Oh why? Oh, where? Alackaday!
You cry, you wail, you sigh, you pray.
Oh, eat the shitty hay and neigh
no more, no, no more nay. Say hey, okay!
Hip, hip hooray! Up, up, away!
We’re on our way; the way is play;
the day is gray, but we are fey.
Snickerdoodle dandy day!
Check out my poem “Last Supper in an Airport” (it’s a short carpe diem poem), which was published in Sensitive Skin Magazine, post-beat, pre-apocalyptic art. Photo by Ted Barron!
This is how . . . to read a pöem
with plenty of pregnant . . . pauses about to break . . .
water. Make them feel . . . your labor pains.
Let them know you suffer . . . to give birth . . .
to art . . . fart . . . Blow the world apart!
Continue reading “This . . . is How to Read . . . a Pöem”
Rejoice! The babblewalky is talking
again and flapping its finns again,
and whiffling along the Livy again,
flocking and cocking and stalking
again, snorkling verse and nursing the worst,
a perverse tongue, many tongues per verse,
a treacle, an icicle, an oracle, a tricycle,
a debacle, a miracle, you allegorical,
rhetorical, clerical ventricle, contracting,
expanding, snorkling blood into the brain,
talky walky, burbled you–it’s true!–but revel
elation nevertheless, shocking and mocking
the living bread of our lard and slather, for
nication of the nation, shout, whore Susanna evermore!
I eat paper like popcorn
page after crumbled page
looking for that tasty kernel
a little burnt with extra butter
but my fingers are greasy
and the idea slips from me.
anything anything anything
anything I want to want to want to
spill, spurt, spit, flirt, flash, fawn or fall upon
Gravity, that old drag, is pulling me down
down to my bed and its little deaths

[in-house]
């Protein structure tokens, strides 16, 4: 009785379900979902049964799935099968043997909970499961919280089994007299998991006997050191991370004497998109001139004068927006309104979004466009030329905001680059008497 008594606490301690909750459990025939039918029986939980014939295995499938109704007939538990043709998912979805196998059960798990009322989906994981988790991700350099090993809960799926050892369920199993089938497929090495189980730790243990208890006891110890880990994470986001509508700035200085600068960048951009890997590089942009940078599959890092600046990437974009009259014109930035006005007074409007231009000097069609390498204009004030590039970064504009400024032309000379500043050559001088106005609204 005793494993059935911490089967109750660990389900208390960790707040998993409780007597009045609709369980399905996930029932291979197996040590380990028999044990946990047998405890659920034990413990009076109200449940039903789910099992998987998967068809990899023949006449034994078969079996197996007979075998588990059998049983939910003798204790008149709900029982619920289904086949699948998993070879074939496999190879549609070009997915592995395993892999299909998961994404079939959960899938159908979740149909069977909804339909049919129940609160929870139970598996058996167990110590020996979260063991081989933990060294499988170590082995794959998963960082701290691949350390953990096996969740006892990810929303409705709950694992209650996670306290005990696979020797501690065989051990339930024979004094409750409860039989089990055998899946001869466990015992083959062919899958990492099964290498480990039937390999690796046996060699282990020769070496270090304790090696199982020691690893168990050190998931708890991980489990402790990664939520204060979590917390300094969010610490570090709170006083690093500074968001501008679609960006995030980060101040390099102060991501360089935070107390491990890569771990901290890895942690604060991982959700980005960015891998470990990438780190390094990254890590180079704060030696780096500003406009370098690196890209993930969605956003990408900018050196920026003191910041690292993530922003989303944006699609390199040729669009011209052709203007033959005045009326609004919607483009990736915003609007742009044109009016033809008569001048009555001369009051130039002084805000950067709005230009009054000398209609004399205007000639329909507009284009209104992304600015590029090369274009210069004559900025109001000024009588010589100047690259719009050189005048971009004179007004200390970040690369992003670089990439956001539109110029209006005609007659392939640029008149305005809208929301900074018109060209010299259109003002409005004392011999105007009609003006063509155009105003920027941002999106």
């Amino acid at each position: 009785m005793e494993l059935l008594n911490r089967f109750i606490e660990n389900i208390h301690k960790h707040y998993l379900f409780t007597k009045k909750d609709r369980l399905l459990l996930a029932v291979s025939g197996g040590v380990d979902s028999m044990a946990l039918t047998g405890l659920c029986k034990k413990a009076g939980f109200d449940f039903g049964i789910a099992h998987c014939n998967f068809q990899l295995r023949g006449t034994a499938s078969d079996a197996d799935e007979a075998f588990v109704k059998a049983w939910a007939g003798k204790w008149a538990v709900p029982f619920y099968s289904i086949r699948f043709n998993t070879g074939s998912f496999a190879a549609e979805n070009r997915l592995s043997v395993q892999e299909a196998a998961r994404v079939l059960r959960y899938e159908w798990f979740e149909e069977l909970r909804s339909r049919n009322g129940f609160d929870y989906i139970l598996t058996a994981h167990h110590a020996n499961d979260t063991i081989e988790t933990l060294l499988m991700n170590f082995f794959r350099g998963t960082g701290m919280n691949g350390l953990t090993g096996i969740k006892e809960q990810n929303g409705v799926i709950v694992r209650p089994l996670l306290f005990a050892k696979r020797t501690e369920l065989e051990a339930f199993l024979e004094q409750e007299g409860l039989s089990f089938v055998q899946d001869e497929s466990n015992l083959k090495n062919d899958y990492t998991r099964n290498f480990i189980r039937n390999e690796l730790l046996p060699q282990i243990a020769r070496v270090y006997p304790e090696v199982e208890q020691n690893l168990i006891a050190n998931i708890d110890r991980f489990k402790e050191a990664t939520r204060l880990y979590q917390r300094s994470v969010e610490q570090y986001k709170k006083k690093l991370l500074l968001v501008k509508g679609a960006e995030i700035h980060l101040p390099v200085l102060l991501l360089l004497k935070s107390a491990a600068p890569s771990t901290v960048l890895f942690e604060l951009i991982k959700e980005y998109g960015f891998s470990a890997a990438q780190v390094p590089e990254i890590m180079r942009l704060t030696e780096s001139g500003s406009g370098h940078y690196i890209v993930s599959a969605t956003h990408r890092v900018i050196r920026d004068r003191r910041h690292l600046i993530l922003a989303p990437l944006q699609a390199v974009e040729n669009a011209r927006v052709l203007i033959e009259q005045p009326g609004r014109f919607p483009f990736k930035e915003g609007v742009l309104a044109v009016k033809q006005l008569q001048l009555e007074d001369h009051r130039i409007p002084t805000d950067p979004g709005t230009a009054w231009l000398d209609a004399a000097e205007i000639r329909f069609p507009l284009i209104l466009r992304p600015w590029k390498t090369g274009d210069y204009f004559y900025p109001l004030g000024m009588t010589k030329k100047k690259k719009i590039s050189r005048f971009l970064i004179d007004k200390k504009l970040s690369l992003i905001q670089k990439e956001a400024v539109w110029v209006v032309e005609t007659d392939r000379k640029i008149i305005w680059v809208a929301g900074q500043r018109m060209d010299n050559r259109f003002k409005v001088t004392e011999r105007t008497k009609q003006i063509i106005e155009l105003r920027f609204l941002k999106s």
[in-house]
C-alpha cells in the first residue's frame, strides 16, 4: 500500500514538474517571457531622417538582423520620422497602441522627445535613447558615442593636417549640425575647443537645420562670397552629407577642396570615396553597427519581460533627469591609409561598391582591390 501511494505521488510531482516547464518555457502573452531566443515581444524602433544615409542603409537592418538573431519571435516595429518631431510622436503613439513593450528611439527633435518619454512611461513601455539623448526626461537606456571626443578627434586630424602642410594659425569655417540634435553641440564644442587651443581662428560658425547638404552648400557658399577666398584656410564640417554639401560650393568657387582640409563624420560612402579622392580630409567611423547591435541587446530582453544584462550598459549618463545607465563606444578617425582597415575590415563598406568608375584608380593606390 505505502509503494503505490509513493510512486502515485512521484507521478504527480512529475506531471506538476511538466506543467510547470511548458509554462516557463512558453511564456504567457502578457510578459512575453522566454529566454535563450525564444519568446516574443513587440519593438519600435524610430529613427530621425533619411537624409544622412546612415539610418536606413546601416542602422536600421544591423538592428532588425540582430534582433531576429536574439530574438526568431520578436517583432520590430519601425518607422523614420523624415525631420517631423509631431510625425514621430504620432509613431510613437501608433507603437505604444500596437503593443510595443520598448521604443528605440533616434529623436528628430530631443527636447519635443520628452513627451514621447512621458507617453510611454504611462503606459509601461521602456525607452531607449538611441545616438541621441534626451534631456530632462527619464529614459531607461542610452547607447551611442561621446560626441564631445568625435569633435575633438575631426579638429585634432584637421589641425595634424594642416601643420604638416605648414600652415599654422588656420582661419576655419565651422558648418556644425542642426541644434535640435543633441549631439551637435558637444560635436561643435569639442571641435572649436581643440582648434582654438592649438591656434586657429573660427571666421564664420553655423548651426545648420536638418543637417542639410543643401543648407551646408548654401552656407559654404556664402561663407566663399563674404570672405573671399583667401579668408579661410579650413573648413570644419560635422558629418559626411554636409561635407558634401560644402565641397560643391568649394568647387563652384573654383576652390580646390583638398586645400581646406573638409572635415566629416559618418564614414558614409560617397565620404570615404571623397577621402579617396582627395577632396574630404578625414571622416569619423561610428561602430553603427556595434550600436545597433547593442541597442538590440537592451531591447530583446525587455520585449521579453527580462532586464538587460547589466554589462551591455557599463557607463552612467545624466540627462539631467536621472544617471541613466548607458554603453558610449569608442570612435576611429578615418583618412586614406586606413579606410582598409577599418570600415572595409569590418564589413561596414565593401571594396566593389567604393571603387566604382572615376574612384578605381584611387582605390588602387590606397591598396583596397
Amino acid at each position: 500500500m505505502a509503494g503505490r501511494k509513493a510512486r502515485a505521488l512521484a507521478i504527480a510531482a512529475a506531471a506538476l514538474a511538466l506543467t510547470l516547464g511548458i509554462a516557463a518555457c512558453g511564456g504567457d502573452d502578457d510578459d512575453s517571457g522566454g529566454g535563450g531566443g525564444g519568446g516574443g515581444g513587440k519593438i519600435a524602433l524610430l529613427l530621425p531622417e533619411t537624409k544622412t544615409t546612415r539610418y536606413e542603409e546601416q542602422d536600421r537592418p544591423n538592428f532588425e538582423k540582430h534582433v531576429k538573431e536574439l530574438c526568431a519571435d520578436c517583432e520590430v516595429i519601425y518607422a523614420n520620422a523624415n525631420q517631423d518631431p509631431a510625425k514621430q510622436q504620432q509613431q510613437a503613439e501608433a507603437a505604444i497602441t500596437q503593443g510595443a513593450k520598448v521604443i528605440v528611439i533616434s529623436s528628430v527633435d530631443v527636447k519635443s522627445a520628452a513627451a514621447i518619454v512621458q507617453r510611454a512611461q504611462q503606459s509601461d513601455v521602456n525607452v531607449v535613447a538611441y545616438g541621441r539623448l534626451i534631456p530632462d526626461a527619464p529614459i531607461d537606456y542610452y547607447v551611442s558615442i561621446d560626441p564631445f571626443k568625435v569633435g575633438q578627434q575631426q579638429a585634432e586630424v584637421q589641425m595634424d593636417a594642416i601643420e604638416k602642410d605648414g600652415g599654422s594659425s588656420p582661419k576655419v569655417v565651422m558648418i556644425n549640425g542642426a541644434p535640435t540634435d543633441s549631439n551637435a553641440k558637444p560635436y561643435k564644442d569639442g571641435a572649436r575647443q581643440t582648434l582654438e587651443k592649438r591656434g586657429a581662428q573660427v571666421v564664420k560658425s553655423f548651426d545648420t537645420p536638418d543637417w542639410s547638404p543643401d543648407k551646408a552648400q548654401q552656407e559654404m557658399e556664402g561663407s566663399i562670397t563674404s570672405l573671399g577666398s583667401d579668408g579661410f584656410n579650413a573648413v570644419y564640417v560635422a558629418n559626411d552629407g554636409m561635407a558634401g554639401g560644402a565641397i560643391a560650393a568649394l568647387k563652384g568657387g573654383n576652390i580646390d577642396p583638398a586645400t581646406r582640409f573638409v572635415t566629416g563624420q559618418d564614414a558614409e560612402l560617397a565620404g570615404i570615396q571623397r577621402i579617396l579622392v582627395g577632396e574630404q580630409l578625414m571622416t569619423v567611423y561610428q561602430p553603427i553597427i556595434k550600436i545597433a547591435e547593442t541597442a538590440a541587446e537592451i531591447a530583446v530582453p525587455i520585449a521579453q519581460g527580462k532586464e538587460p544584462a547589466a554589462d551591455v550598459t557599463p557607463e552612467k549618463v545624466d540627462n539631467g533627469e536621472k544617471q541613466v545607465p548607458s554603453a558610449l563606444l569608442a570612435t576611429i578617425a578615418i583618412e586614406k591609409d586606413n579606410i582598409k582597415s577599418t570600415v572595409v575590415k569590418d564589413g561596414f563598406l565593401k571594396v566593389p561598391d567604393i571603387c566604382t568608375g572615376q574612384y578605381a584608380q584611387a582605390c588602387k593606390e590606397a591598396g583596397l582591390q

down through the floor to the big sleep,
so I’ll prance about while I can,
jump, sing, fart, and fornicate.
But don’t remember to forget,
let the golden moments slide
and evaporate into memory
then decay with your brain,
until nothing remains, not even a tittle.
If every bird song were remembered,
there’d be no room for new song.
Forget and forgive the darkness;
it is as greedy as the light.
Once more away! The race is on,
so stop running. Tarry, if you will,
but do it quickly. Time’s wingèd chariot
fast approaches to carry you
into another day.
The fur that styles itself a cat
with the wet surprise of a nose
against her Picasso ear, clung
roundly, making her skull
as comfortable and tangled thick,
paws soft against her narrow lids,
and the inevitable tail caught
deep and dry in her gray throat.
Hills vague, rain
scatters like pins.
Crow hops an empty lot,
gum like ancient pottery.
Hard bud taps glass, beads
of water strung like teeth.
Rainbows melt on oily asphalt,
gutters down the grill.
Flying over the Rockies in a pressurized cabin
most passengers don’t even look, some
pull the shade to block the sun.
All of them dreamed of flying when they were young
and flew. Now that they actually fly,
they stay upon the ground.
For Rebecca Moorman
Bruised by too much purple
sunshine and the high coastal wind,
my forehead blunt as a thumb,
I fall asleep on ribbed sand,
salt-whitened pines crouched above me.
Didn’t want to swim at first too cold,
friends pulled me sputtering under waves.
When I resurfaced I could not stop blinking,
the sun in my eye like a silver nail.
Hours we splashed away, kicking fans of water
in the face of the moon, touching starfish,
letting sea anemones close around our fingers.
Rebecca, round as a stone and just as rough,
floated naked in a pool, heavy breasts swaying,
a translucent crab leg washing up against her back,
“Life may have begun in tidal pools like these,” she says.
“Life ends here too. Listen to the rush of the ocean
pulling the world back into herself one grain at a time.”
Soothed by the hush of waves,
senseless as sand, matter only,
I sleep like driftwood. How peaceful
to come apart with bits of crab and shell.